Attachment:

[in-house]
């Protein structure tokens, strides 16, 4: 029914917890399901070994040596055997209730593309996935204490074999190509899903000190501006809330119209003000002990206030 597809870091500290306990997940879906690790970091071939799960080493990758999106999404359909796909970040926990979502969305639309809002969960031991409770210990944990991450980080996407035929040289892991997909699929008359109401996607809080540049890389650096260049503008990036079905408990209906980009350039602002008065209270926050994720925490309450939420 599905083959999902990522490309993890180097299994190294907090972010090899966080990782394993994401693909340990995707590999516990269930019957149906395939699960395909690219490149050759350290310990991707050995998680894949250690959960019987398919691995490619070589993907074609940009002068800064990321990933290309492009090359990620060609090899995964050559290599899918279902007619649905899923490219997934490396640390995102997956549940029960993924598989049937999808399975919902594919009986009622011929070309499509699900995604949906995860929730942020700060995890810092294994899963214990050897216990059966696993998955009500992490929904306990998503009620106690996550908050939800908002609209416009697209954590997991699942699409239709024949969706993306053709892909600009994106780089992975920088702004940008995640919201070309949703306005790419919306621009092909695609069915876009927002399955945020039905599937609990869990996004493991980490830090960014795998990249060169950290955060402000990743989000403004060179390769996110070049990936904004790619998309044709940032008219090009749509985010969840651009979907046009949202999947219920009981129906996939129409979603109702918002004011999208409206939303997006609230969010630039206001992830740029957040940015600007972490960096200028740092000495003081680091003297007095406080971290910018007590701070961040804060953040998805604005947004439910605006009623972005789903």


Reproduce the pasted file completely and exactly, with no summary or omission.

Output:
[in-house]
């Protein structure tokens, strides 16, 4: 029914917890399901070994040596055997209730593309996935204490074999190509899903000190501006809330119209003000002990206030 597809870091500290306990997940879906690790970091071939799960080493990758999106999404359909796909970040926990979502969305639309809002969960031991409770210990944990991450980080996407035929040289892991997909699929008359109401996607809080540049890389650096260049503008990036079905408990209906980009350039602002008065209270926050994720925490309450939420 599905083959999902990522490309993890180097299994190294907090972010090899966080990782394993994401693909340990995707590999516990269930019957149906395939699960395909690219490149050759350290310990991707050995998680894949250690959960019987398919691995490619070589993907074609940009002068800064990321990933290309492009090359990620060609090899995964050559290599899918279902007619649905899923490219997934490396640390995102997956549940029960993924598989049937999808399975919902594919009986009622011929070309499509699900995604949906995860929730942020700060995890810092294994899963214990050897216990059966696993998955009500992490929904306990998503009620106690996550908050939800908002609209416009697209954590997991699942699409239709024949969706993306053709892909600009994106780089992975920088702004940008995640919201070309949703306005790419919306621009092909695609069915876009927002399955945020039905599937609990869990996004493991980490830090960014795998990249060169950290955060402000990743989000403004060179390769996110070049990936904004790619998309044709940032008219090009749509985010969840651009979907046009949202999947219920009981129906996939129409979603109702918002004011999208409206939303997006609230969010630039206001992830740029957040940015600007972490960096200028740092000495003081680091003297007095406080971290910018007590701070961040804060953040998805604005947004439910605006009623972005789903």